I wanted to learn how to build dungeons and stock with them encounters. I do not just mean monsters to fight or traps to avoid but a full adventure. So I looked to the professionals of the "world's greatest roleplaying game" and picked up the mega-dungeon known as Undermountain.
This is a review for "Dungeon of the Mad Mage".
Wow, this module is versatile. The flexibility written into this mega-dungeon is amazing. I was expecting something that was a one-size-fits all sort of thing. You know, something like the modules that Adventure's League DMs run: the players arrive for X reason, and then Y happens. Let the players react and then tell them to do Z. This book isn't written like that at all. In fact, it is so flexible it is less of a pre-written adventure and more like a pre-written setting that includes set-piece events for a DM to use or adapt for their own adventure.
For instance, the first chapter provides adventure hooks for the party but acknowledges that players can have their own reasons for entering Undermountain. The players aren't locked into a particular quest or storyline. A DM could make up their own reason. This is an easy thing to do. I found myself coming up with several hooks for venturing to particular levels; hooks that didn't have anything to do with the specific adventure suggested but just the setting provided.
The same chapter has this sidebar listing off possible motivations for Halaster Blackcloak, the Mad Mage himself, to tolerate the adventurers intruding in his lair. There are six in total, and they can change whenever the DM wants without explanation. As the book says, "he is the Mad Mage, after all". So the DM could make up some totally bonkers motivation, and that would be totally legit. If they don't want to include him, then they can leave Halaster in the background.
The dungeon levels themselves are flexible. Each level map is created with tunnels that lead off the established area. These are marked as "tunnel leads to expanded dungeon". So the DM can add rooms and events if they want, or they can pretend those tunnels don't exist and treat the area as a solid wall.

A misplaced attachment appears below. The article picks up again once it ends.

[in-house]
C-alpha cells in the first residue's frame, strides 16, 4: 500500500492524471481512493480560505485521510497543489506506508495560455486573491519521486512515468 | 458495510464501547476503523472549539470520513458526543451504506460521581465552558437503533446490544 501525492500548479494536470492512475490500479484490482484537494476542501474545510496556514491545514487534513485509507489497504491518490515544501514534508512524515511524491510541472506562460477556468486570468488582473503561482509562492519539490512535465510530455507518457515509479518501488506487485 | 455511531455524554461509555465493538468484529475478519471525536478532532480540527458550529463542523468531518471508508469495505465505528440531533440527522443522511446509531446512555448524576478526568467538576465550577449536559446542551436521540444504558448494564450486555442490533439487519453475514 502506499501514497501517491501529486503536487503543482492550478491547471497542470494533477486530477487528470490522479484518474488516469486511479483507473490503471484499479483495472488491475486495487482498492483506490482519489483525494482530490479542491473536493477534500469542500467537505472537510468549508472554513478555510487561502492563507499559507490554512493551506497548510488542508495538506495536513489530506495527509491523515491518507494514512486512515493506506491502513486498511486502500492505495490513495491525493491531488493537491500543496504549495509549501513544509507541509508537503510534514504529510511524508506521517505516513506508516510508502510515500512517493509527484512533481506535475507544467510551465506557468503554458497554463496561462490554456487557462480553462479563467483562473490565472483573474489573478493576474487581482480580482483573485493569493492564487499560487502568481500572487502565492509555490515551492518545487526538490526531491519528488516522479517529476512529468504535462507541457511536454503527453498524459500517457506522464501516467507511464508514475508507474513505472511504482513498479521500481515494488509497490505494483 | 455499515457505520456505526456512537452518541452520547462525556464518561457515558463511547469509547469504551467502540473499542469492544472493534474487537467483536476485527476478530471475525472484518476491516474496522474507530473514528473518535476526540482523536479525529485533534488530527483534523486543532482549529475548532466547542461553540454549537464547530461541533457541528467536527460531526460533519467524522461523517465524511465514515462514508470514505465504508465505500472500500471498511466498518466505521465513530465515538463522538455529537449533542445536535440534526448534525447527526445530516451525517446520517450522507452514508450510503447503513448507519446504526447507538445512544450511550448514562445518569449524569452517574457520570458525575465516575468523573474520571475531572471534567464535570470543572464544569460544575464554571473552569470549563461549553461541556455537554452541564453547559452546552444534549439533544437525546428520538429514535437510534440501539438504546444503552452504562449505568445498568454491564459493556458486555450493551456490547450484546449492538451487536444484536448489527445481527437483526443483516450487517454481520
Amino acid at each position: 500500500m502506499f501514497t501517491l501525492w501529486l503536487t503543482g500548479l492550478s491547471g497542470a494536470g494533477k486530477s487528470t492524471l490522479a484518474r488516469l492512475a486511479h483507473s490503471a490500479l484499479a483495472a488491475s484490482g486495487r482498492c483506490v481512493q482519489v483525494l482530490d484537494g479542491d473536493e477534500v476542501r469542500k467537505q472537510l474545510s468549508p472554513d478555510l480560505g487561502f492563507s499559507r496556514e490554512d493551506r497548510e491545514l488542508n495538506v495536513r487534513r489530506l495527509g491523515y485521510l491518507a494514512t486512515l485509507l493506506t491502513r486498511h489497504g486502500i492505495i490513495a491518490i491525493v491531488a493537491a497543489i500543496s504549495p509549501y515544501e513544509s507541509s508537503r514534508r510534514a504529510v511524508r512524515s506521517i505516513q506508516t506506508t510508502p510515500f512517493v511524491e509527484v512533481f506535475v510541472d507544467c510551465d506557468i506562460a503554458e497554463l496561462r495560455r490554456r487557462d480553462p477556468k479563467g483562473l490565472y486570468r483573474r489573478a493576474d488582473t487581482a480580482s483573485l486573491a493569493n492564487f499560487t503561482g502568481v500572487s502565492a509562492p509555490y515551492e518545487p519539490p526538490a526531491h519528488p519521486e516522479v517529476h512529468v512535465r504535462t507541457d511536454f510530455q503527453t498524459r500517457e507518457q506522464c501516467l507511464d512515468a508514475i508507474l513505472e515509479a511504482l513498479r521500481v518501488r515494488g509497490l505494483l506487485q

A list of wandering monsters is often provided that the DM can include if they want to shake up an existing room. Even if a player has read this book, they can still be surprised by these wandering creatures, or who may or may not appear.
Finally, while each level is written with its own storyline, the book acknowledge multiple ways that the players could resolve it, or even ignore it. This is tacit encouragement for the DM to tweak things to fit their own narrative. I see the levels more as "template settings" than hard-coded adventures. Indeed, one doesn't even have to use them for Undermountain.
Each level is designed to work within Undermountain. Of course, it is, because they are included in this book. However, they can take place elsewhere. A little tweaking of lore or re-flavoring of certain factions or items, and any given level can be its own stand-alone adventure. For example, there is no reason why Dweomercore, the school for evil mages, has to be inside Undermountain. It could be some isolated mansion in the woods, or part of an urban city with either a public reputation or secret existence.
I do not mean that this flexibility is nothing but options. There is a concrete path to walk if you choose to walk it. A DM can run this adventure exactly as it is, no changes necessary, and it would still be a complete adventure. There are storylines, individual events, monster encounters, and treasures of all kinds already provided.
Each level of the dungeon is supposed to be balanced to the party's level, and there's even a in-universe mechanic to prevent players from going to levels they may not be ready for (if the DM wants to use it). The experience gained from each level will help the party level up and be ready for the next one. As for being balanced treasure-wise, that is something I want to address.
I don't really understand the value of the wealth-per-level thing. It sounds too rigid for storytelling. Why should the same dungeon contain more or less treasure for parties of different levels? It sounds like game-ism for the sake of game-ism. The treasure found in Undermountain makes a great deal of sense with its story.
The majority of the treasure found here is from other people who have set up shop in Undermountain. The bandits, the Drow Houses, the Hobgoblin army, other adventuring parties (living or dead, but mostly dead) etc. are the ones with the treasure. This is because the player's party is not the first to go into Undermountain. Heck, the main entrance to Level One is basically a tourist attraction in the Yawning Portal tavern. Lots of adventurers have gone in and searched for loot. So the book mentions empty treasure chests, already-looted vaults, and other signs of previous adventuring parties. There is STILL treasure to be found, but it is going to be on deeper levels, in better hiding places, etc. I find this a fantastic thematic device.
The artwork and maps and all that stuff look good too. I just don't want to go into detail about it. Rest assured that flipping between the map and the descriptions of the rooms keyed to the map is an easy thing to do. I did just that when I was reading through the book to get a sense for how the level was laid out.
As a dungeon master, my reaction to reading even the first several levels was, "I want to play through this with someone."
Trickster Eric Novels gives Dungeon of the Mad Mage an A+
Click here for my previous book review: Pendragon's Heir (book 1)
Brian Wilkerson is a independent novelist, freelance book reviewer, and writing advice blogger. He studied at the University of Minnesota and came away with bachelor degrees in English Literature and History (Classical Mediterranean Period concentration).
His fantasy series, Journey to Chaos, is currently available on Amazon as an ebook or paperback.